Because it’ll never be enough. I’ve been given too much I don’t deserve and there will never be a way to pay…I’ll eat when I’ve completed a satisfactory amount of work, which is usually hours after the stomach ache from hunger itself gives up in the hopes that I’ll change my mind and stop for food at some point.

I’ll take a break and go to meet with that person, or just go outside for fresh air when I’ve earned it, so probably never.

I’ll pause and join the rest of the house for a chat when I’m done reading this book, I need it for my research, I need it to tell me how to more present, to be more useful and the next and the next…read on the bus, in bed, in between in-betweens, even when fatigued from learning more about how we’ve created a world that is killing us all some more quickly than others.

It’s urgent.

I’ll wash and oil and braid my hair when I have a moment to spare, so not for the next few weeks until the next deadline passes, or until my curls and kinks can only be coaxed out of knots with a wide-toothed comb (and I am sure to lose a lot in the process).

I am my own predator. Anything about myself is fair game. Every unanswered message and missed meet-up is another failure. Any mundane setback is evidence of another thing I can’t do, another indication that I am not worthy. My current target is now the cavernous gap between my political convictions and the way I am living my life. Cavernous because my only option is to fall fast and far through the weak foundation of what I think I know and what I actually do…

Girl, like the one and only time you gave in to name-dropping an influential, or maybe even [in]famous, relative to slide around the bureaucracy of the passport office at home. Is “one and only” one time too many when I claim to understand how corruption works? Let’s hear some of that talk about privilege, hmm? How many volunteer shifts missed until I just stop going? How many times to be judgmental, or to compromise my own humanity by my inability or unwillingness to empathize with anyone who cries “white tears?” Or like the fact that I’m using this space to seek validation that I am indeed a “good” person doing my best? Is that what I’m doing? Who has time for my self-indulgence/self-flagellation-self at all?

Whatever is happening now is ugly. My writing has turned from confession and the occasional celebration into another opportunity to turn against my myself. I am living the combination of trying to move around as an artist concerned with what my work is going to mean in this world, attempting to navigate how I wield power and squirm under its heel at the same time, and this genetic? hormonal? all of the above? tendency to be ruthless with my self where I should be gentle. Whatever is happening now is ugly, and I would be lying if I said I wasn’t a little frightened.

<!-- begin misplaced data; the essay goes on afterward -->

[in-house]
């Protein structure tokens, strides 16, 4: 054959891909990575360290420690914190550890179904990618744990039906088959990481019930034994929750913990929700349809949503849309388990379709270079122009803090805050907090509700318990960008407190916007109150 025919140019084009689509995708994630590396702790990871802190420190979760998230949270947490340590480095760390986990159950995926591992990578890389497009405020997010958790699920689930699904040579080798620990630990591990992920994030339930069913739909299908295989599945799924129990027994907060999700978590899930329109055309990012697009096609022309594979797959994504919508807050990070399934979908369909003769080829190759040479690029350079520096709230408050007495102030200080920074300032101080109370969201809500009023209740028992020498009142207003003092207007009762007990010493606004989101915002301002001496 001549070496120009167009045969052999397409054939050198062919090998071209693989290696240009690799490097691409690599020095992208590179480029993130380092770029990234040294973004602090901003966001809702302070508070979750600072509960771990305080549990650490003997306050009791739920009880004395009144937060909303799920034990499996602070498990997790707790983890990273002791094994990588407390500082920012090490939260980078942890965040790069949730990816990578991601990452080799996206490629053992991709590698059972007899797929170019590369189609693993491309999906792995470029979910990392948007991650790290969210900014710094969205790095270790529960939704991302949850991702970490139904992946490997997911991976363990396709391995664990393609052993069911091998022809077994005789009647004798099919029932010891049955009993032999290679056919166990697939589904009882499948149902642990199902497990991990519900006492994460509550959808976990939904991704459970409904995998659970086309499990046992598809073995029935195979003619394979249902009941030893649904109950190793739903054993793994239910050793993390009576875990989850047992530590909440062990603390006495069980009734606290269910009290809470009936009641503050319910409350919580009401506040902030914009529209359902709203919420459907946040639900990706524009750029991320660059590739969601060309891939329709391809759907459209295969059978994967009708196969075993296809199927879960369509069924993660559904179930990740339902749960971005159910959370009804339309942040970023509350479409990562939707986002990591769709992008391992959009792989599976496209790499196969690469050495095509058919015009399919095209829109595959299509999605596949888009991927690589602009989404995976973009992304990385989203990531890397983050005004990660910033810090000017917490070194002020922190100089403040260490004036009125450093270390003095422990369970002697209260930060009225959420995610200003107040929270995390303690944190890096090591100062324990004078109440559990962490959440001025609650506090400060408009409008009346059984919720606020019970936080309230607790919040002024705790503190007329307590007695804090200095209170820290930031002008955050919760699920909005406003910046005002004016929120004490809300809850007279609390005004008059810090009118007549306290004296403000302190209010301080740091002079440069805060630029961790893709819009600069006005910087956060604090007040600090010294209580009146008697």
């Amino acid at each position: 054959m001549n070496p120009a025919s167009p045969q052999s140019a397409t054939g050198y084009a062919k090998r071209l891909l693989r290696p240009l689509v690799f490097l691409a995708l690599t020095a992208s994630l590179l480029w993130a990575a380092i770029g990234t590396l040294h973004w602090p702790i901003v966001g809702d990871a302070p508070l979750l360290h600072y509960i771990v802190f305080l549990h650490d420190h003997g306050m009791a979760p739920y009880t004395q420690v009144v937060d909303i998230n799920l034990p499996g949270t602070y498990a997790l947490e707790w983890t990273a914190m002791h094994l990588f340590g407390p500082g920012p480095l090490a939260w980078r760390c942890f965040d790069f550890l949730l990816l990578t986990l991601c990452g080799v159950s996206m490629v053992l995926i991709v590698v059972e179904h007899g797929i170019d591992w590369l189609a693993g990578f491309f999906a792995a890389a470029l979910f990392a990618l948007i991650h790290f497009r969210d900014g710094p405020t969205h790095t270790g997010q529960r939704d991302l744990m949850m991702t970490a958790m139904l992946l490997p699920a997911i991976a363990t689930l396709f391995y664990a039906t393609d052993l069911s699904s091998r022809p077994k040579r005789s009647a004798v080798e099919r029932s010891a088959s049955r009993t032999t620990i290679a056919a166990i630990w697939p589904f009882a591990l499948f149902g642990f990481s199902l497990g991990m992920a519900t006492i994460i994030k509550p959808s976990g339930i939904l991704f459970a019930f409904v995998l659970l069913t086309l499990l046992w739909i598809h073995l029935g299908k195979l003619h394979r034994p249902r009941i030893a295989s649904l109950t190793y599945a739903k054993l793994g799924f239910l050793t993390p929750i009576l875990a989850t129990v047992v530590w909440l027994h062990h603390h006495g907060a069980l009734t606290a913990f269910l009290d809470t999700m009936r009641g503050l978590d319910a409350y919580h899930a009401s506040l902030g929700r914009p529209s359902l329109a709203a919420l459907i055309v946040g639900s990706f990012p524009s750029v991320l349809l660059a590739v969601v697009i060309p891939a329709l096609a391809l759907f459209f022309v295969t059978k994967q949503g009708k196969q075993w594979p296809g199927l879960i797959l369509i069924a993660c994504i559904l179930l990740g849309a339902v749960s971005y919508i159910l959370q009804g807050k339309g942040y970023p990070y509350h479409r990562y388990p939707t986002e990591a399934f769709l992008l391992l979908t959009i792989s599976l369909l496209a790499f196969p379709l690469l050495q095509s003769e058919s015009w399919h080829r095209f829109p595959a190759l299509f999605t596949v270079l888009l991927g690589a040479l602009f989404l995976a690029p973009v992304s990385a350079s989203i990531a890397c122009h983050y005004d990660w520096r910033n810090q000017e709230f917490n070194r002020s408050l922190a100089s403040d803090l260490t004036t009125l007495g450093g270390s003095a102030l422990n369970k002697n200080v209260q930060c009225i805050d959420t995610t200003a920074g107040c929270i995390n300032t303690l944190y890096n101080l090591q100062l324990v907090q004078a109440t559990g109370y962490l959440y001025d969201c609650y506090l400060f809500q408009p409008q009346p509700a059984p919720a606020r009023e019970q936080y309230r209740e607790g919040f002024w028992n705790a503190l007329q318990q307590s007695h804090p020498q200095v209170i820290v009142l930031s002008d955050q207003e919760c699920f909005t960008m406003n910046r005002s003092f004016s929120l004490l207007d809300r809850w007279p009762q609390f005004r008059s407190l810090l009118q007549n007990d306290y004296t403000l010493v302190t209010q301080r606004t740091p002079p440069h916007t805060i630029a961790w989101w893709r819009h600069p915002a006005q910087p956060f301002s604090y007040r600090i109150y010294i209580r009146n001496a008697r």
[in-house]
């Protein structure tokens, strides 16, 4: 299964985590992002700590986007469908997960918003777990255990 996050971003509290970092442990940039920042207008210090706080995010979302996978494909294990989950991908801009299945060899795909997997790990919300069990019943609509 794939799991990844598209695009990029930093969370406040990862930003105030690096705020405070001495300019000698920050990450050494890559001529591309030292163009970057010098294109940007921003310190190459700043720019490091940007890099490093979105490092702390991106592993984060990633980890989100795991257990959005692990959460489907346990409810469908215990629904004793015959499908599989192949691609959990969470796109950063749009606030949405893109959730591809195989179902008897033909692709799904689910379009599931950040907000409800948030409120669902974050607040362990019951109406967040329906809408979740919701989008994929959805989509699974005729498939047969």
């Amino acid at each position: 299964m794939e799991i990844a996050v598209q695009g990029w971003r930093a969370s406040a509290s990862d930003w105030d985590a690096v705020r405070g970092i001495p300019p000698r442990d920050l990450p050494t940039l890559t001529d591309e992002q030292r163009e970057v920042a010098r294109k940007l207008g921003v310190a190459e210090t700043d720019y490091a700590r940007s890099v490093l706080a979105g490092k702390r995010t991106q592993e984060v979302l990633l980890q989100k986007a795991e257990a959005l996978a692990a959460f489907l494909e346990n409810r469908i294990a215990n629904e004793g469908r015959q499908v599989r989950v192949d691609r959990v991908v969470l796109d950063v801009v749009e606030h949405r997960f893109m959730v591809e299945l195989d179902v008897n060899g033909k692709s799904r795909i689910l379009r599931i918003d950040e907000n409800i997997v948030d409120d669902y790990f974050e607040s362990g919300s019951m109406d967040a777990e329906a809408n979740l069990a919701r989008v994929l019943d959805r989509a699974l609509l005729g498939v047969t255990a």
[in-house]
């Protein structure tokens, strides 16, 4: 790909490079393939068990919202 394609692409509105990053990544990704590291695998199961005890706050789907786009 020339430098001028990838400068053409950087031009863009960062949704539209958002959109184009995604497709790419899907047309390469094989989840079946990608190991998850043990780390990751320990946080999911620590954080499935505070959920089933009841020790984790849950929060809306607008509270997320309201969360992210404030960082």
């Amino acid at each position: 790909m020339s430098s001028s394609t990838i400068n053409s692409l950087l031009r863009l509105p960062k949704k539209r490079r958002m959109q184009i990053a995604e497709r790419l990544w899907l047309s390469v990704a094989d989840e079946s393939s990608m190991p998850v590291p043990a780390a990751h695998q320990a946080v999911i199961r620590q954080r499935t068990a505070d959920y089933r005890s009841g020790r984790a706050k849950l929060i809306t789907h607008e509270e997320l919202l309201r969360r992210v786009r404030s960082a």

***

Here are some of the things outside off (but not necessarily unrelated to) my self that I’ve been thinking and talking and teaching about over the past few weeks (and also trying to figure out things I can *do*.) Give them a read? It’s urgent.

 

 

 

 

This Is Emerson

Nothing that I have to say is particularly new. If you’re tired of hearing it, imagine how tired we are of saying it over and over. 

***

Being a graduate student-instructor means that I must now call “colleagues” some of the same classmates whose racist and generally problematic writing and feedback I had to endure in workshops, whose microaggressions (the cumulative effects of which are anything but “micro”) I had to swallow and smile away, or bite back, in literature and theory seminars.

“I feel like you talk so much in class because the professor loves you. Or you know, maybe you talk so much because of where you sit.”  It’s not like my brain is attached to chair. (This was my actual response). But sure, we can switch seats. It just won’t change the fact that your real gripe is that you’re now struggling in graduate school with the same Aimé Césaire text I read in the original French as an undergraduate. So maybe examine why exactly it is you’re so pressed?

Not my problem.

It’s even more infuriating that I feel the need to position myself in this way before saying what I really want to say, to shore up my credibility by name-dropping Césaire, and gesturing to how all my Black girl magic is never quite enough. And this is just one mild example.

At the moment, my most urgent concern is no longer this kind of comment directed towards me, because, well, I’m *me* and I’m not intimidated.

I’m concerned because some of my colleagues think it’s enough to sprinkle some James Baldwin here and some Gloria Anzaldúa there, a few extra credit points for a dash of some social justice buzzwords there, and shake to serve.

I am disheartened by this strange insistence from some people in the MFA that we are “writers and not academics,” here to work on our writing and not engage with “dense” theory, as if our creative work exists in some vacuum beyond the reach of scholarly pursuits.